stewart cutler

Seth Godin is shocked.

I was talking to a religious leader, someone who runs a congregation. She made it clear to me that on many days, it’s just a job. A job like any other, you show up, you go through the motions, you get paid.

I guess we find this disturbing because spiritual work should be real, not faked.

I was interested in his perception of religious work because his remarks seem to focus totally on the ‘spiritual’ and not on the ‘work’.

I’m reading Seth’s new book Linchpin: Are You Indispensable? where he seems to be suggesting that with hard work we can all become the kind of people who create and add value.  He says that we can’t and won’t be a creative genius all day but that the 5 minutes that we are makes a huge difference.  Why should ministry be different?

In his brilliant book Dangerous Wonder: The Adventure of Childlike Faith Mike Yaconelli tell a story of a preacher he met who was counting the days to retirement, like counting telegraph poles along a long road.  This minister was fed up, tired, drained and burned out.

I’ve met many people who feel like that some days.  I’ve felt like that.  Often.

Spiritual work is hard word.  Some days it feels very much like work, mostly because it IS spiritual work and you feel the pressure to inspire people, to lead and to bring them into the presence of God.

Some days you turn up and go through the motions because it’s work… and we are human.

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5 Responses to “ministry is just a job”
  1. Mary says:

    Didn’t Jesus often go off on his own to get away from the crowds; to pray, to refresh himself. Doesn’t that imply that what he was doing was tiring? Just because something is spiritual doesn’t mean that it’s easy and effortless, it can, as you say, be really hard work. But that aside, sometimes ministry does and can come under the heading of “a job like any other”, especially in this day and age – the paperwork, the administrative work, the reports, the meetings, the presentations you have to put together, the endless emails, the queries to be responded to from outside agencies, the phone calls, the various additional groups and schools that you become a representative on the board of, the new rules and regulations and laws that you have to become familiar with, and yes, some days it feels as if you are then having to remember there is a spiritual side of people that is waiting to be addressed too. If someone is “running a congregation/church” then we have to recognise that it may well mean that they will be called on to use different gifts and talents, not necessarily their main ones, and just because they have to draw on them does not mean that when they stand before and alongside people, that their approach to spiritual work is in any way fake. Truthfully though, I don’t see what I do as “just a job” I may see part of what I do as ‘a job’, but I see it from within the context of my calling.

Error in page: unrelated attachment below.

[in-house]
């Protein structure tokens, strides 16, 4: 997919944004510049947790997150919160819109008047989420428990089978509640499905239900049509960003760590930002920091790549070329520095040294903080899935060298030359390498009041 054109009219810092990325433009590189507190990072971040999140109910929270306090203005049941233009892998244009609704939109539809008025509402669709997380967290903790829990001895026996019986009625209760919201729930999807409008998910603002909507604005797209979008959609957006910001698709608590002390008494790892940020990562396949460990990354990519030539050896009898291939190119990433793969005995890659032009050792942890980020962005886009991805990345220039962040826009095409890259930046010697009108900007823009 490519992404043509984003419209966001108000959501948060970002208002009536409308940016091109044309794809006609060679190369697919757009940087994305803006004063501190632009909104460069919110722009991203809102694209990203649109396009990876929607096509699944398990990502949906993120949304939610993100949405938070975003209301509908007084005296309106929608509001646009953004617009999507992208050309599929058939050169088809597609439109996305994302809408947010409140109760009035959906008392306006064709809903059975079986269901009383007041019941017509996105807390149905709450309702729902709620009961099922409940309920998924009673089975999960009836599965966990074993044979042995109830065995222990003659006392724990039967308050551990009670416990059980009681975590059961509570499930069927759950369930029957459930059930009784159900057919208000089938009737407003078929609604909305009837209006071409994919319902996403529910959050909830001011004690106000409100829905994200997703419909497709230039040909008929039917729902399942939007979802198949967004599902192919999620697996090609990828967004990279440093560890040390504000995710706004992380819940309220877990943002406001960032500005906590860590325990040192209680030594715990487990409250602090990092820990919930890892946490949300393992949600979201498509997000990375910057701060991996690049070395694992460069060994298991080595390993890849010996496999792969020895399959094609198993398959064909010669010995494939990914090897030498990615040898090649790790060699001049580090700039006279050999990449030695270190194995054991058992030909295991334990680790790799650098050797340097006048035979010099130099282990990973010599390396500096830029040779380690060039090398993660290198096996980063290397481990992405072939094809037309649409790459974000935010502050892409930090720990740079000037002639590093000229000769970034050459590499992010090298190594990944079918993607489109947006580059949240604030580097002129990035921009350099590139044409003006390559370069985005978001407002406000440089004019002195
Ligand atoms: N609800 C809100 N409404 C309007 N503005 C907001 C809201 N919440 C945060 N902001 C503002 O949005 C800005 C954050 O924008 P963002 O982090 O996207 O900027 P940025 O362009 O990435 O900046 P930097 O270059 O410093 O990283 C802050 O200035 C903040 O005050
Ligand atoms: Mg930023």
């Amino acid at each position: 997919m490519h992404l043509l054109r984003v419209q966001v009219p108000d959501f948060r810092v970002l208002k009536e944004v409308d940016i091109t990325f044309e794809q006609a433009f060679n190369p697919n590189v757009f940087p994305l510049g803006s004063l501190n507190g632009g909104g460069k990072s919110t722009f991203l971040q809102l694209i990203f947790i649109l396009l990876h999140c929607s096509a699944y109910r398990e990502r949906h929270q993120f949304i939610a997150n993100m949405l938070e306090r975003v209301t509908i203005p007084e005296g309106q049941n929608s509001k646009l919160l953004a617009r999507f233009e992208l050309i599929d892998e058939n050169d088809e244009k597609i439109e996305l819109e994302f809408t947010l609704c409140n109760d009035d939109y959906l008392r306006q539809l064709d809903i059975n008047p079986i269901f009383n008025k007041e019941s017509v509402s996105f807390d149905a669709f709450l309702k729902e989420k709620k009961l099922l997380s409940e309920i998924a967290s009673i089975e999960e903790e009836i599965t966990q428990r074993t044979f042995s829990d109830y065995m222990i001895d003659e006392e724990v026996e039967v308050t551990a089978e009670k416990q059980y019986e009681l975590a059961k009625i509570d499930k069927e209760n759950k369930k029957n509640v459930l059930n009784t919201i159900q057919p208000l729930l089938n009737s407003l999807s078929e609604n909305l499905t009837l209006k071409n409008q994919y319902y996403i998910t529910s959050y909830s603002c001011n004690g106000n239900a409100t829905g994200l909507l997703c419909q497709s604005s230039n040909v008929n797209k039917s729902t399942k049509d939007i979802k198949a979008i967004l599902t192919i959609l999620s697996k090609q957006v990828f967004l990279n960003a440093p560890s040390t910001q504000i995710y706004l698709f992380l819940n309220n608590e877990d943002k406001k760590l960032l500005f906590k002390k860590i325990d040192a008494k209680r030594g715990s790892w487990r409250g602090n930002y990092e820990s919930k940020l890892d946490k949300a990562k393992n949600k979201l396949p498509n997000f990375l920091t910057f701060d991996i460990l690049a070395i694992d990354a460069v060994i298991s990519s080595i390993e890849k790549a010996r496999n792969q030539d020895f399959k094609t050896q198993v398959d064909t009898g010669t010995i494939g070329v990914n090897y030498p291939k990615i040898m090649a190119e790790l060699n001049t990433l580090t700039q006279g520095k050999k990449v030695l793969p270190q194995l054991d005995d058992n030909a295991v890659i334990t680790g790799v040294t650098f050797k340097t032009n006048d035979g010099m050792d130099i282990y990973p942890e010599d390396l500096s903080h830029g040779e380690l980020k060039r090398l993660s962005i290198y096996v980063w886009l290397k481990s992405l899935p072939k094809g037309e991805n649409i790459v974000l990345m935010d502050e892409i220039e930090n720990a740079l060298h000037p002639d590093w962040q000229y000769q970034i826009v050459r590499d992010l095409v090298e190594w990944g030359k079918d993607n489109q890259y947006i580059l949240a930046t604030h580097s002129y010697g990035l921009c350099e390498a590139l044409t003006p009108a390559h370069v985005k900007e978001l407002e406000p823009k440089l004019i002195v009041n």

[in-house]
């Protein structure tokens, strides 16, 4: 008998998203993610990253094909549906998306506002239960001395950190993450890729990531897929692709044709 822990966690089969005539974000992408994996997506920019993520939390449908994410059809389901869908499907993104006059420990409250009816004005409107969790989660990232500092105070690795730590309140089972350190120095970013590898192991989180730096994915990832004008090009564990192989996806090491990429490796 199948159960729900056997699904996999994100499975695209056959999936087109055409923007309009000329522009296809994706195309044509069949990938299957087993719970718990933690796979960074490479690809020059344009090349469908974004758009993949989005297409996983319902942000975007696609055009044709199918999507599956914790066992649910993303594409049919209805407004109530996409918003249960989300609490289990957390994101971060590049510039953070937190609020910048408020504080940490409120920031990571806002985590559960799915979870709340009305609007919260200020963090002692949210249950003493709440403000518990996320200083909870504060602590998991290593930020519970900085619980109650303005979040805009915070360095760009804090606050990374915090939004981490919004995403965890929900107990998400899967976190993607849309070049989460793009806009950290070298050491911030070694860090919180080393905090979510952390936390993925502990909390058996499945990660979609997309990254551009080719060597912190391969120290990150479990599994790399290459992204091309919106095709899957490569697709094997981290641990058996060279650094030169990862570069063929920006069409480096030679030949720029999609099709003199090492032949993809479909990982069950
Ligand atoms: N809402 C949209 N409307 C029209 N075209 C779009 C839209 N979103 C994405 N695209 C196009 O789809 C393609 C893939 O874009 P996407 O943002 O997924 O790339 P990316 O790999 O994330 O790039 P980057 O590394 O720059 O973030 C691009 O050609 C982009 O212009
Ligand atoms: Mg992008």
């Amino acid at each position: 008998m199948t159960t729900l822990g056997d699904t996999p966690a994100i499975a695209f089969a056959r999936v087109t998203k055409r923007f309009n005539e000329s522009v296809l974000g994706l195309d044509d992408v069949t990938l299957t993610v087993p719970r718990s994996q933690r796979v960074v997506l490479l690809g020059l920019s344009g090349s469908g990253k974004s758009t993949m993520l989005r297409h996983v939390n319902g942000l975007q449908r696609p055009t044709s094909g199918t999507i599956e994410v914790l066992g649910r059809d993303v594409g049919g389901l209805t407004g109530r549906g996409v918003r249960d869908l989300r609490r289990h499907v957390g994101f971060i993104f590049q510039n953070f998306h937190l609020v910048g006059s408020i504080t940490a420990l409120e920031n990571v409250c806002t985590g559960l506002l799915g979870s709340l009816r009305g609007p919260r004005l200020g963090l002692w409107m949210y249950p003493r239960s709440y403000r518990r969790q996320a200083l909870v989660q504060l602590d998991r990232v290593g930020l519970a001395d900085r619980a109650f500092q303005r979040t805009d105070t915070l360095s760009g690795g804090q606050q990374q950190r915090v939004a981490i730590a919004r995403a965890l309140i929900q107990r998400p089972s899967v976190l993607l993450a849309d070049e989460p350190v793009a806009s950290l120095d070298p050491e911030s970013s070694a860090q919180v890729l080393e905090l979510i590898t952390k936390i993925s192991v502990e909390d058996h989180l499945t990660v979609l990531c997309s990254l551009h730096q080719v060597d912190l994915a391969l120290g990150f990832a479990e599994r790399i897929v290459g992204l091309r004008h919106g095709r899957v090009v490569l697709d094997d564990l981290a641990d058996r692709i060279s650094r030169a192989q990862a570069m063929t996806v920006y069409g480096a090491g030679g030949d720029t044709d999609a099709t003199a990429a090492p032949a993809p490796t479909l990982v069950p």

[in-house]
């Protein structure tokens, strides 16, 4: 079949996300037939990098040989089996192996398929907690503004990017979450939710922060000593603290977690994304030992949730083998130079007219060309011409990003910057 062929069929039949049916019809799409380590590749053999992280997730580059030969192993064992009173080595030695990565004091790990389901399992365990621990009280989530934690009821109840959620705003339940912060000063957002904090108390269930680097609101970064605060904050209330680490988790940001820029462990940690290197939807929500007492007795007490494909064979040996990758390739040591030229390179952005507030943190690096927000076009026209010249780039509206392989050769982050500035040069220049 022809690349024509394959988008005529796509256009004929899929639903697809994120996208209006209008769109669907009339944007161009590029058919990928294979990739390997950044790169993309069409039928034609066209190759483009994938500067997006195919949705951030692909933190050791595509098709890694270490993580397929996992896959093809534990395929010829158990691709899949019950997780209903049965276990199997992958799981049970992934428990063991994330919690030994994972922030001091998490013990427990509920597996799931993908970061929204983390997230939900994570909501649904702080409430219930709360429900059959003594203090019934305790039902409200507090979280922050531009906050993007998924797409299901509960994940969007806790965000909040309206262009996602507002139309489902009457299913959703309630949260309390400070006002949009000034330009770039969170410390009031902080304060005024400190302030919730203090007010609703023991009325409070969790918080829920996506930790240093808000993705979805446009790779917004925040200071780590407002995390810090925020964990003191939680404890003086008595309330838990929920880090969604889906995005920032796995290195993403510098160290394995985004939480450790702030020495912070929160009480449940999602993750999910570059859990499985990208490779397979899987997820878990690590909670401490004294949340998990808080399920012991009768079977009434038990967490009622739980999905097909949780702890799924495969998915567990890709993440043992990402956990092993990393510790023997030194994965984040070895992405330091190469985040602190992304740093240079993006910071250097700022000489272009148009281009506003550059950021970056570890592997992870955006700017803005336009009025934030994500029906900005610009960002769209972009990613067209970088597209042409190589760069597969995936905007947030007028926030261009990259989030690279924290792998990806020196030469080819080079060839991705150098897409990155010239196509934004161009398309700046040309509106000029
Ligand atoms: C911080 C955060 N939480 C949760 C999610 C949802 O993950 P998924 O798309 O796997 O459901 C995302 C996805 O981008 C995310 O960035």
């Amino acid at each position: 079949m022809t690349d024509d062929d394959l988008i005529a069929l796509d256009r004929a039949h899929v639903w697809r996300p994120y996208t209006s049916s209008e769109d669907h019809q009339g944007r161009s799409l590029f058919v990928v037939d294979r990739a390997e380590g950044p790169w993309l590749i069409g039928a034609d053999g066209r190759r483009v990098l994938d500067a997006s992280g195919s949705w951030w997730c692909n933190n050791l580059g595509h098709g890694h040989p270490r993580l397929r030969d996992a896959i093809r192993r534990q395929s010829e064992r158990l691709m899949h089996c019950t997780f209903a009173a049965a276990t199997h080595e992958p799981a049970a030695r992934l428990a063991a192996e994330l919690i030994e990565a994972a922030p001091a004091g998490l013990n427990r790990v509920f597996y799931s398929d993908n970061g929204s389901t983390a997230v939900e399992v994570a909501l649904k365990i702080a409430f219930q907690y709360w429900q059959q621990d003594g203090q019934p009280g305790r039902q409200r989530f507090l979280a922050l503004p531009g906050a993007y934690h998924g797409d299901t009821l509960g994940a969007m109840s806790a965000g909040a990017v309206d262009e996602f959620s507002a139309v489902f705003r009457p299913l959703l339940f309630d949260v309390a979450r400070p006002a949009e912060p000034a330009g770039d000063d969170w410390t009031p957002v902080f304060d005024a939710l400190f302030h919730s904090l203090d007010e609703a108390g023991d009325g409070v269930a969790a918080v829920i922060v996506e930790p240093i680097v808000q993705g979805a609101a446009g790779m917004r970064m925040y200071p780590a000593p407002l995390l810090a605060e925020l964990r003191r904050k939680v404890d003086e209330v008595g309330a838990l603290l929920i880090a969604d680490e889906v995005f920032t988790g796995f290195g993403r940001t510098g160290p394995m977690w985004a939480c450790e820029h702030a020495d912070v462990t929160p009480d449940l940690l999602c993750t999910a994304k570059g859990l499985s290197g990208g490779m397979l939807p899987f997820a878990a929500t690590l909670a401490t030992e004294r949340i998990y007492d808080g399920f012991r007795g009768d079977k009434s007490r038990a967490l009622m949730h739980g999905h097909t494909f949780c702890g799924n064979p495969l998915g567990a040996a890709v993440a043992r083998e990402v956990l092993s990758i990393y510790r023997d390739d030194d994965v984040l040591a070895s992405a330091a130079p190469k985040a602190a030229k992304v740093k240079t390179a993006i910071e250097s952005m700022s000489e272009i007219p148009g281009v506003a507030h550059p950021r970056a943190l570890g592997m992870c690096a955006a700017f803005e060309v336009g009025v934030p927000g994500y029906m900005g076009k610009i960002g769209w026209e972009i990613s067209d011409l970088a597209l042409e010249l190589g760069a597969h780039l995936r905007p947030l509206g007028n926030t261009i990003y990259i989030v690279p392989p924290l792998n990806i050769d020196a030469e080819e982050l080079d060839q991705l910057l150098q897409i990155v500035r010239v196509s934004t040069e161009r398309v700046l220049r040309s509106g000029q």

2. In the ‘charming’ way that wives have to gently deflate their husbands and bring them back down to earth, I was leading a groupwork training session one day and was introducing myself. I highlighted that I was a full-time Christian worker and who I worked for… when my good lady chimed in, “Neil, we’re all full-time Christian workers — it just so happens that you get paid for it”. The crux lies here.

    For a long time I’ve come to realise that I don’t have a church-life, a work-life and a home-life. I just have a “life”. The jargonistas might call it an “integrated life” but it’s just my “life”. I am a Christian for all of it. When I retire from things people pay me to do in some 15-20 years, I will still, God willing, serve His kingdom. I believe that God does not do P45s, bus passes or pension annuities.

    I can’t speak for other folks, but, as for me: I am grateful that sometimes I get paid to serve God’s kingdom; other times I pay [money, time, talent, effort] to serve God’s kingdom. That’s how the Christian economy works.

    I, too, have heard of other folks for whom the phrase “just a job” is associated. And I’m disappointed for them. Really saddened. I don’t blame them though. My guess is that behind every dejected minister is an unsupportive congregation and leadership team. I blame them. “No minister is an island, entire of itself…”

  3. theWeir says:

    Stewart,

    I was about to make the same point as Neil – that there’s no segregation between those who “serve the Lord” in ministry and those who serve the Lord running a small business, stacking shelves at a supermarket or looking after their kids. That our living is to be enriched by the light & life of Christ in and through us. Neil made the point better than me tho…